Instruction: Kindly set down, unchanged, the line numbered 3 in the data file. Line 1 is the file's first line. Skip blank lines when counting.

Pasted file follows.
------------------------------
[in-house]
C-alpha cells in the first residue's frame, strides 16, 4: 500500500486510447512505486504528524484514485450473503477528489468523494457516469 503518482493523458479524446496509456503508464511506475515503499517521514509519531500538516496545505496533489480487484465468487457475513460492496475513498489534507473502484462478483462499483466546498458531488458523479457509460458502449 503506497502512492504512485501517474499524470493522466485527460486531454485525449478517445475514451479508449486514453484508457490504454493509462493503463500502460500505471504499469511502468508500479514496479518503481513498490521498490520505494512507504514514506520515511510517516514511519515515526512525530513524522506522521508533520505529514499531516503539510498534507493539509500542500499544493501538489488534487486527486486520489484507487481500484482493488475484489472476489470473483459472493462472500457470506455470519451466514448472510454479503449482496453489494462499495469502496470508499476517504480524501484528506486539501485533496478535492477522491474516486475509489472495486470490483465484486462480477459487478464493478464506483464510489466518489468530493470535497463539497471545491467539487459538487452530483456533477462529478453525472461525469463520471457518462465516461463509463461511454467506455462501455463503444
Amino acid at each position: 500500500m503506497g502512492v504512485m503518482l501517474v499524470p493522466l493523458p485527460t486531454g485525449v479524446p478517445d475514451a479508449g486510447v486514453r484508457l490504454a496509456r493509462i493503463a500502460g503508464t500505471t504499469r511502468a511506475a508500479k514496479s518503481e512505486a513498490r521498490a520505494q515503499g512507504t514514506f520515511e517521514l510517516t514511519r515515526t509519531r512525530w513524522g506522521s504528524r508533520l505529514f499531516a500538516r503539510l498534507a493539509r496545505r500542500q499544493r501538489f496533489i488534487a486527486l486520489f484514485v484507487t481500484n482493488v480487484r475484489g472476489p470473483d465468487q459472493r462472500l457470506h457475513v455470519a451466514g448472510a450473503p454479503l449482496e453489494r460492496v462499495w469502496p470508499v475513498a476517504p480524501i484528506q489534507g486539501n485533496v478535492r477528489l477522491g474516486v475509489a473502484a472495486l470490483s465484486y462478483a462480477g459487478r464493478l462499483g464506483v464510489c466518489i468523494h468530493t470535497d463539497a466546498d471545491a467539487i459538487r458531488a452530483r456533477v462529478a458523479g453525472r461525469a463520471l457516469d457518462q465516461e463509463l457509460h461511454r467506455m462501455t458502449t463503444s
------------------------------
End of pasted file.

Amino acid at each position: 500500500m503506497g502512492v504512485m503518482l501517474v499524470p493522466l493523458p485527460t486531454g485525449v479524446p478517445d475514451a479508449g486510447v486514453r484508457l490504454a496509456r493509462i493503463a500502460g503508464t500505471t504499469r511502468a511506475a508500479k514496479s518503481e512505486a513498490r521498490a520505494q515503499g512507504t514514506f520515511e517521514l510517516t514511519r515515526t509519531r512525530w513524522g506522521s504528524r508533520l505529514f499531516a500538516r503539510l498534507a493539509r496545505r500542500q499544493r501538489f496533489i488534487a486527486l486520489f484514485v484507487t481500484n482493488v480487484r475484489g472476489p470473483d465468487q459472493r462472500l457470506h457475513v455470519a451466514g448472510a450473503p454479503l449482496e453489494r460492496v462499495w469502496p470508499v475513498a476517504p480524501i484528506q489534507g486539501n485533496v478535492r477528489l477522491g474516486v475509489a473502484a472495486l470490483s465484486y462478483a462480477g459487478r464493478l462499483g464506483v464510489c466518489i468523494h468530493t470535497d463539497a466546498d471545491a467539487i459538487r458531488a452530483r456533477v462529478a458523479g453525472r461525469a463520471l457516469d457518462q465516461e463509463l457509460h461511454r467506455m462501455t458502449t463503444s